US Demands Russia Suspend Aleppo Offensive Immediately

Threatens to Suspend Possible Plans for Future Coordination

With the Syrian military continuing its offensive in Aleppo, the Obama Administration today announced that it holds Russia fully responsible for the fighting there, and said it was issuing an ultimatum demanding that Russia “immediately” end the offensive.

State Department officials ducked the question of what “immediately” was, and warned that the US would suspend all plans for potential coordinated strikes in Syria unless Russia complies with the demand. The US had already reneged on the promised coordinated strikes from the last ceasefire, so Russia likely wasn’t counting on this to ever happen at any rate.

A ceasefire two weeks ago was supposed to last for seven days, leading to joint US-Russia strikes on the Nusra Front in Aleppo. Five days in, the US attacked a Syrian Army base, and Syria withdrew from the ceasefire on the seventh day, attacking Nusra targets in Aleppo. Despite the ceasefire lasting seven days, however, the US made no move to start coordination with Russia, and instead repeatedly condemned them in the last couple of days.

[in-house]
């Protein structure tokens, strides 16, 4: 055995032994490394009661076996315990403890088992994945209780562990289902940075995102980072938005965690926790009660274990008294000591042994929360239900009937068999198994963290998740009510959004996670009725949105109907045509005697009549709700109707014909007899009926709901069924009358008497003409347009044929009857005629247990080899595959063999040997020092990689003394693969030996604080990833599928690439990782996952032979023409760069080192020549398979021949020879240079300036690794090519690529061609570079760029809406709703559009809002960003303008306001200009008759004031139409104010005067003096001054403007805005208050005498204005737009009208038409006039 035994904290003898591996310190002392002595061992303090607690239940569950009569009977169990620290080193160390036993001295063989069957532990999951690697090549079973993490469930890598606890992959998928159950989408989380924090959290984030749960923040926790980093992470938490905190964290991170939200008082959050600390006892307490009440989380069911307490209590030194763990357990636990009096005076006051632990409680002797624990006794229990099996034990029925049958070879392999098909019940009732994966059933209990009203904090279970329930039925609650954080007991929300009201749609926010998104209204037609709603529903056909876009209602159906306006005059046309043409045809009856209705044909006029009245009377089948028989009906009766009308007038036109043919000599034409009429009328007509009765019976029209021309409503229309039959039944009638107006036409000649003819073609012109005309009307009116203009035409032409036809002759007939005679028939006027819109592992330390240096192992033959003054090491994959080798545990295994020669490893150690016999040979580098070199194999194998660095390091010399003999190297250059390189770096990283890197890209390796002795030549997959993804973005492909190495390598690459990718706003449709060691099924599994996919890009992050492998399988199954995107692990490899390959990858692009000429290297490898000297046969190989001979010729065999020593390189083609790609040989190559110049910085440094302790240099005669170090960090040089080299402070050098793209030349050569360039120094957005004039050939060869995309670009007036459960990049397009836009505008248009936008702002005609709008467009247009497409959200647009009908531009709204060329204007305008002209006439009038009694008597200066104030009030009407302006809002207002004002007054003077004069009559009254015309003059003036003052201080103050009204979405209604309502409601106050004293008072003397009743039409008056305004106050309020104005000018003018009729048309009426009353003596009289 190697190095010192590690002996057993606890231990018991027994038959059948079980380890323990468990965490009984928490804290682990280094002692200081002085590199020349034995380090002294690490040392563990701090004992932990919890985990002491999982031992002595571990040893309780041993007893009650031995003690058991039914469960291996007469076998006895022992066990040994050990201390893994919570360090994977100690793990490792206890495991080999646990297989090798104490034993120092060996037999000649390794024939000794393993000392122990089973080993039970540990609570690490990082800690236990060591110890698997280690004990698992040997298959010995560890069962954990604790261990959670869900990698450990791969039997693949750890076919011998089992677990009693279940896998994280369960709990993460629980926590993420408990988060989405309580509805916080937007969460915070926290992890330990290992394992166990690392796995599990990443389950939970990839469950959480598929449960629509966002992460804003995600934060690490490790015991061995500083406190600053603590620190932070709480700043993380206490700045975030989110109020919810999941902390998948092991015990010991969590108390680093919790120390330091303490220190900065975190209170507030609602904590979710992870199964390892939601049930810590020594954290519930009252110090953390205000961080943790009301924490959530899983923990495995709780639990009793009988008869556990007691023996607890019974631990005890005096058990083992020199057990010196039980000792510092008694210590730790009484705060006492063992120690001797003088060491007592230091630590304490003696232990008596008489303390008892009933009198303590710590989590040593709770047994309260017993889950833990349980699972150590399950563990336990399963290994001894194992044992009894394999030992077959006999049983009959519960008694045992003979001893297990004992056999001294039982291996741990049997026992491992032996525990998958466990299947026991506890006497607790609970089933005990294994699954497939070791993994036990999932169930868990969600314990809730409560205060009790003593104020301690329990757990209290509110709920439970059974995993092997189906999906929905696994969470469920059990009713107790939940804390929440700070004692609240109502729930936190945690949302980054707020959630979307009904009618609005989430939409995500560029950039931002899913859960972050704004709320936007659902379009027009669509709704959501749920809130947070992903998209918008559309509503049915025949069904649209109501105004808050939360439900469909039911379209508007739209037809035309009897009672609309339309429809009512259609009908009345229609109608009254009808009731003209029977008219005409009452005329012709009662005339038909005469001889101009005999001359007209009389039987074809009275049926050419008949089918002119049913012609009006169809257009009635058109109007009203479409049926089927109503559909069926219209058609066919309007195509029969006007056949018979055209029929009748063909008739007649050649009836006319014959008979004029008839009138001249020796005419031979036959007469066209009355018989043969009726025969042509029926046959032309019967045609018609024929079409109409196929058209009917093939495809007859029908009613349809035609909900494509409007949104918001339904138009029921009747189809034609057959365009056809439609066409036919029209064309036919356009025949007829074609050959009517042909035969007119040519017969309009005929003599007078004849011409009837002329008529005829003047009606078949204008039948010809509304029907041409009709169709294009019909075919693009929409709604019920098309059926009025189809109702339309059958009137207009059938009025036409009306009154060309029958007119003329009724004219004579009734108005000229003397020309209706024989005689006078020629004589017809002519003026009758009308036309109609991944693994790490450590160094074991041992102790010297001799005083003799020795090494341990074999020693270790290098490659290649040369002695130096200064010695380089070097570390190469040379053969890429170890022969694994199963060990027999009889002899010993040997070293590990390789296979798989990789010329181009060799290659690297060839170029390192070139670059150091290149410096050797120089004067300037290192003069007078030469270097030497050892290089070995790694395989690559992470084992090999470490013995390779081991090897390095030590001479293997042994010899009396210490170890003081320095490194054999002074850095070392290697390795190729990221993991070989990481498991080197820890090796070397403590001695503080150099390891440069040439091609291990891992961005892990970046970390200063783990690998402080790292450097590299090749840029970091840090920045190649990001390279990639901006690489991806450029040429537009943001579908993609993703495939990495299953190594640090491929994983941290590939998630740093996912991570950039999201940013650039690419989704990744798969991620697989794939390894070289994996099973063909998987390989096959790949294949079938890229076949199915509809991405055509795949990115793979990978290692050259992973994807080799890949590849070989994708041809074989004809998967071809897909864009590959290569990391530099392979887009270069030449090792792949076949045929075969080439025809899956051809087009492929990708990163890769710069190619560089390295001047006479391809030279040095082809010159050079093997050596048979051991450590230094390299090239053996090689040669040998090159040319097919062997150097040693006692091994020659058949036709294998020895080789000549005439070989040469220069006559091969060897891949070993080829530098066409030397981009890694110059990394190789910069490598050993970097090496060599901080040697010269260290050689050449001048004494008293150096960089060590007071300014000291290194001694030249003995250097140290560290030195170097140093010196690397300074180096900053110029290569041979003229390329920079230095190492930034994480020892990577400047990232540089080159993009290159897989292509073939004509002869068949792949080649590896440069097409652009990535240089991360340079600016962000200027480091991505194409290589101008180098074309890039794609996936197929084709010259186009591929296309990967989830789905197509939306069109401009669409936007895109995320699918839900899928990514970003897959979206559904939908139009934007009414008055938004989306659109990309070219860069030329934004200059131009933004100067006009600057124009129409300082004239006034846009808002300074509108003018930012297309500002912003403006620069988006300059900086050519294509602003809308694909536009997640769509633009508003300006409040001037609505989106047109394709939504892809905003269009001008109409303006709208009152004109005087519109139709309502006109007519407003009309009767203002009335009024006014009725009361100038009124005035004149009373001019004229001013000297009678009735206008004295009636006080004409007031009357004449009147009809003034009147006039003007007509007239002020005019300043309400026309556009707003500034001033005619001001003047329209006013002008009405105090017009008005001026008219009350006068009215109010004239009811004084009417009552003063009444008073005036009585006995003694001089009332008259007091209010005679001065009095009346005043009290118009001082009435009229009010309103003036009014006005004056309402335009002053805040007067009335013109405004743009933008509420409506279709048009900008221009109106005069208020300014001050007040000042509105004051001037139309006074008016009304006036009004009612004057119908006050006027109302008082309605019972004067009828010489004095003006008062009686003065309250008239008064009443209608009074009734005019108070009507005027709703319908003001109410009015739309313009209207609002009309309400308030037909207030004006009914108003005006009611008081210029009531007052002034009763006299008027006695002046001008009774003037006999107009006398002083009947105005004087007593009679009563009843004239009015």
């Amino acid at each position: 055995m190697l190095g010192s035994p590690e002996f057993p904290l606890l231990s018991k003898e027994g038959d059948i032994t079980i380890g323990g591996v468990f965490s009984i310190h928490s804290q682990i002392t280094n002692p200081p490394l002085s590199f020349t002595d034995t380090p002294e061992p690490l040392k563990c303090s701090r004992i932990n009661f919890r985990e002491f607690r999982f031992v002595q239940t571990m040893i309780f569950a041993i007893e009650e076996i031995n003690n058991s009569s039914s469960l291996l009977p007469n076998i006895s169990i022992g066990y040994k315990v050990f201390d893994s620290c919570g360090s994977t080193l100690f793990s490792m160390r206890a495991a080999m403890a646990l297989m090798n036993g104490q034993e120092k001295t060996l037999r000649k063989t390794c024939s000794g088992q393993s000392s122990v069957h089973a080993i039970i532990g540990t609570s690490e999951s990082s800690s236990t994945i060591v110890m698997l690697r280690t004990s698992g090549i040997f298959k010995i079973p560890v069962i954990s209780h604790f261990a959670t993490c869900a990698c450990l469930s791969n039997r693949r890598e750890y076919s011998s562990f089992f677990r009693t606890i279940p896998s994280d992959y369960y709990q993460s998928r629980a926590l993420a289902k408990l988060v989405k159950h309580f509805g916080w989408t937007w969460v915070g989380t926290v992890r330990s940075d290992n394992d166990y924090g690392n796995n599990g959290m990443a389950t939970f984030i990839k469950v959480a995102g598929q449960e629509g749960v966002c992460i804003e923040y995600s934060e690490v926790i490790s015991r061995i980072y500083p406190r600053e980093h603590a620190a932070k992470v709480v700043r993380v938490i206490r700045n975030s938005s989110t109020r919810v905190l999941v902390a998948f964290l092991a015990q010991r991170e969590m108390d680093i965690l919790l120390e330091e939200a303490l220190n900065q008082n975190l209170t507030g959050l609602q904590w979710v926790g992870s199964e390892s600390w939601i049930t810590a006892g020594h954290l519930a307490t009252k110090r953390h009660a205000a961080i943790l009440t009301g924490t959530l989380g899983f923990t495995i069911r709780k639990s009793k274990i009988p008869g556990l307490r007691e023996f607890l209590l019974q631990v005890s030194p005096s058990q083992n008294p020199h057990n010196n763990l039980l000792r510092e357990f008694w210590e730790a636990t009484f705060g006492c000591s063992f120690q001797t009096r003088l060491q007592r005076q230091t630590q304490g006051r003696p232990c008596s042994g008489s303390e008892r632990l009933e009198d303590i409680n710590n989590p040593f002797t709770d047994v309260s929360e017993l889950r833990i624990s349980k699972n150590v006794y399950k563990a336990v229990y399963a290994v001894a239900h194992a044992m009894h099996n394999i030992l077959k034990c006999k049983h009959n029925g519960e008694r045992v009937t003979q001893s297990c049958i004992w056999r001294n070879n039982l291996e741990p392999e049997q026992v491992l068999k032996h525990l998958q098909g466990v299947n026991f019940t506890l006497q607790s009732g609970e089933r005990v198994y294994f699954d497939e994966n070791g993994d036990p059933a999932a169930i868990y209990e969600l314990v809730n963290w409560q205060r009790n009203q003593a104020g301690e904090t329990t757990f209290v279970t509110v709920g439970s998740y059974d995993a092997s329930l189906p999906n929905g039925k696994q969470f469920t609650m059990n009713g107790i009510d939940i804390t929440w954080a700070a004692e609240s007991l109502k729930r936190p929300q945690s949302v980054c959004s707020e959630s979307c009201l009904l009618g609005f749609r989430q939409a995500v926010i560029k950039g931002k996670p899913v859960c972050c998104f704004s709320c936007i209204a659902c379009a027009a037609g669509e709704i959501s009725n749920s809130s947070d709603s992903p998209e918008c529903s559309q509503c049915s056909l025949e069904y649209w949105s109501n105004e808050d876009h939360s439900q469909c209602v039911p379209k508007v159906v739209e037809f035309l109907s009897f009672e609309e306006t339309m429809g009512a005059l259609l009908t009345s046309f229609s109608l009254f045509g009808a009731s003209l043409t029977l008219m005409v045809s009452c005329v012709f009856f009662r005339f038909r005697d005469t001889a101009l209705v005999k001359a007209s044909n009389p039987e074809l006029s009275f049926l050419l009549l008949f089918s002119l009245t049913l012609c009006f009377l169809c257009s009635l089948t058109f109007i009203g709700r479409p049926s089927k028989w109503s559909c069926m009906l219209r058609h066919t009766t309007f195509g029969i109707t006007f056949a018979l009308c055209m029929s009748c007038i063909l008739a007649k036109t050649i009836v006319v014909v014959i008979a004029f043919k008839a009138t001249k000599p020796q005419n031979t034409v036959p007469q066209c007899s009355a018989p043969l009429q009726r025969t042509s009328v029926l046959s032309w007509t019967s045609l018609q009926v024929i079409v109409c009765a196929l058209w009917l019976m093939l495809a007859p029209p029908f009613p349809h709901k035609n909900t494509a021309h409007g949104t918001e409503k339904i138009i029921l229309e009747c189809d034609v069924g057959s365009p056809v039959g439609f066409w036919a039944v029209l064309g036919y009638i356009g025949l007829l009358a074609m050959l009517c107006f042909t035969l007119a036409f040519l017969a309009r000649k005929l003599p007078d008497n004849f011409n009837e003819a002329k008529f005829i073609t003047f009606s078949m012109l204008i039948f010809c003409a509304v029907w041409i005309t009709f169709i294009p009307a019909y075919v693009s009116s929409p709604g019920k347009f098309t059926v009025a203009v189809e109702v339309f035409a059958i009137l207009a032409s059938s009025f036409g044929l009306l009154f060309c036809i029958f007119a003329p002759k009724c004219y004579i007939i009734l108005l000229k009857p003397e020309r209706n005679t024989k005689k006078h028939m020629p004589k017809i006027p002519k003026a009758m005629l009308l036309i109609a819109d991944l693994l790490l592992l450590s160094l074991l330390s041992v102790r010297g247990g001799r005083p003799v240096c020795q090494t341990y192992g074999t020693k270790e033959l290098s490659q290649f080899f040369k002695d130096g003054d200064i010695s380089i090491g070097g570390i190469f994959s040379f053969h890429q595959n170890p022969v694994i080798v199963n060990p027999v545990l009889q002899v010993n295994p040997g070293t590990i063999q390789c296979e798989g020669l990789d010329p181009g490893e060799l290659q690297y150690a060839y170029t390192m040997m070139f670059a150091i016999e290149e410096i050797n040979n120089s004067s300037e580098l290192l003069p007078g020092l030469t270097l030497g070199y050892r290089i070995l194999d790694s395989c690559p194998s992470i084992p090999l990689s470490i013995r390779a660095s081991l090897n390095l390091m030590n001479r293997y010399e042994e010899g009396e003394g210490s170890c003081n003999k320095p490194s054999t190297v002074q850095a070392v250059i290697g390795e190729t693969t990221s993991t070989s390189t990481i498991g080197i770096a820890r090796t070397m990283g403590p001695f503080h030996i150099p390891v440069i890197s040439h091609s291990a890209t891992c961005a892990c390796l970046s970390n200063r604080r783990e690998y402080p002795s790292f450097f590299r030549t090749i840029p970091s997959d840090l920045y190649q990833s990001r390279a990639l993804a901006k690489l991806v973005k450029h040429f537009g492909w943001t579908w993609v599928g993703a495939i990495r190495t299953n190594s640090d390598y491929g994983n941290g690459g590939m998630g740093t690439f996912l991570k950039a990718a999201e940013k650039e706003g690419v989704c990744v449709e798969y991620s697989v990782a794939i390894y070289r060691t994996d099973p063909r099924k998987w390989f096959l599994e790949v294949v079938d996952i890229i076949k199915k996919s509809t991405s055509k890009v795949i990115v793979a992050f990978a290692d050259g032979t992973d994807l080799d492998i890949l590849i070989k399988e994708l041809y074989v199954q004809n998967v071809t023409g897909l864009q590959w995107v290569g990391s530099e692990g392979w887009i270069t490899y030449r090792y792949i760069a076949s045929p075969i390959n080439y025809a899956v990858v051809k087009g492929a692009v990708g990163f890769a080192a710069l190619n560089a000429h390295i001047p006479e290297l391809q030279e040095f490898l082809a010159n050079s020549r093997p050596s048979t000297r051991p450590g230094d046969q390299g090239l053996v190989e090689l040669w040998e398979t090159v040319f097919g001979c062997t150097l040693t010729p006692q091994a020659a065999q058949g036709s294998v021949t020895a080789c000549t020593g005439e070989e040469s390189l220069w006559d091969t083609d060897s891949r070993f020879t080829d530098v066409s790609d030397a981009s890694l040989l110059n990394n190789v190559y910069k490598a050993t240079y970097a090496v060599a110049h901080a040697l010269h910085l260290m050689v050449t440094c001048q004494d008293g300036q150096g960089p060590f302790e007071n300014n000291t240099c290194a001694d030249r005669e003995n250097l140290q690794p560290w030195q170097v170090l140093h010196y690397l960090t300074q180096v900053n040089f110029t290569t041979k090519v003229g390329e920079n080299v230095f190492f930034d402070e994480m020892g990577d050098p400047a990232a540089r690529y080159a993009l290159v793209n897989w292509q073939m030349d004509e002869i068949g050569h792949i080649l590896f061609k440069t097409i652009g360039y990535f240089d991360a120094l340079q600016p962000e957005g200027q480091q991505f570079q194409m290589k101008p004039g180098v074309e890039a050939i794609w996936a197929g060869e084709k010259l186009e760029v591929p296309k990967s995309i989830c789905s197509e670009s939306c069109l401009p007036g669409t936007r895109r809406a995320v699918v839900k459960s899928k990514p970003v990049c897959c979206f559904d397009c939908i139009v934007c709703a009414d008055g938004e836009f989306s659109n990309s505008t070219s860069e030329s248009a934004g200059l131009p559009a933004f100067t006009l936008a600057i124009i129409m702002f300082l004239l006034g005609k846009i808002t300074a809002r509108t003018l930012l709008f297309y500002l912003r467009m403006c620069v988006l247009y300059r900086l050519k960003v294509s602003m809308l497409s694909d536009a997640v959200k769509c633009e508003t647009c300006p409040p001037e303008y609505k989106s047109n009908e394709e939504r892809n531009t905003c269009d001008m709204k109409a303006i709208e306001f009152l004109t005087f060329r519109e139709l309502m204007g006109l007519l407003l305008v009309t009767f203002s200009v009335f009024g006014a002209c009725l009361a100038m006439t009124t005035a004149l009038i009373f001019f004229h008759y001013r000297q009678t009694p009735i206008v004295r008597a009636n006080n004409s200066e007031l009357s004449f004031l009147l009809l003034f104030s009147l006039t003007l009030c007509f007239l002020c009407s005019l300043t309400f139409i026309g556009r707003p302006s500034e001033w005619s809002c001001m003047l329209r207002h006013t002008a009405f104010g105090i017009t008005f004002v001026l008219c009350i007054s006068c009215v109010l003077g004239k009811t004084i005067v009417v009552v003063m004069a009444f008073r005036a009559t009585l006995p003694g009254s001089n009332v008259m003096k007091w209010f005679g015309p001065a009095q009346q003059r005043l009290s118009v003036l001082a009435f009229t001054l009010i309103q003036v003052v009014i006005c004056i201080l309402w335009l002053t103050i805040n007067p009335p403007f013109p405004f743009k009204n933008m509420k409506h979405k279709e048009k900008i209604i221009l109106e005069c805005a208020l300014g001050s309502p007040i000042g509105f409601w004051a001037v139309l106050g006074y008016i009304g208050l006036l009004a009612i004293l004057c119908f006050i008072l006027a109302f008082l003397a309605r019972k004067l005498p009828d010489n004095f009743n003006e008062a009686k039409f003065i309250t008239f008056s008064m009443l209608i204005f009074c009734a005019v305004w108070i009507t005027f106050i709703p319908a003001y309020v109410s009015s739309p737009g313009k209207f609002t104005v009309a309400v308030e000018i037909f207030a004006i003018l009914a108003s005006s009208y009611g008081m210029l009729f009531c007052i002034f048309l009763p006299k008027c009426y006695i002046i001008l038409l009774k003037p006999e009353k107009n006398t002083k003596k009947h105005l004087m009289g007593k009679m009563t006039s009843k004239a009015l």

Russian officials shrugged off the threat, with the Defense Ministry saying that Russia remains willing to work with the US whenever they are ready to do so. The State Department claimed to have discussed “non-diplomatic responses” to Russia in Syria, but declined to offer details on what that means, though they clear meant to imply that military options are on the table.

The US has struggled with its stance on the Nusra Front throughout the Syrian Civil War, with the CIA arming them in rather thinly veiled shipments to “moderates,” and the Pentagon attacking them as an al-Qaeda affiliate early in the US air war. In recent months, however, US officials have held out the prospect of joint attacks with Russia against Nusra repeatedly, while at the same time loudly condemning Russia and Syria for any unilateral moves against Nusra.

Author: Jason Ditz

Jason Ditz is senior editor of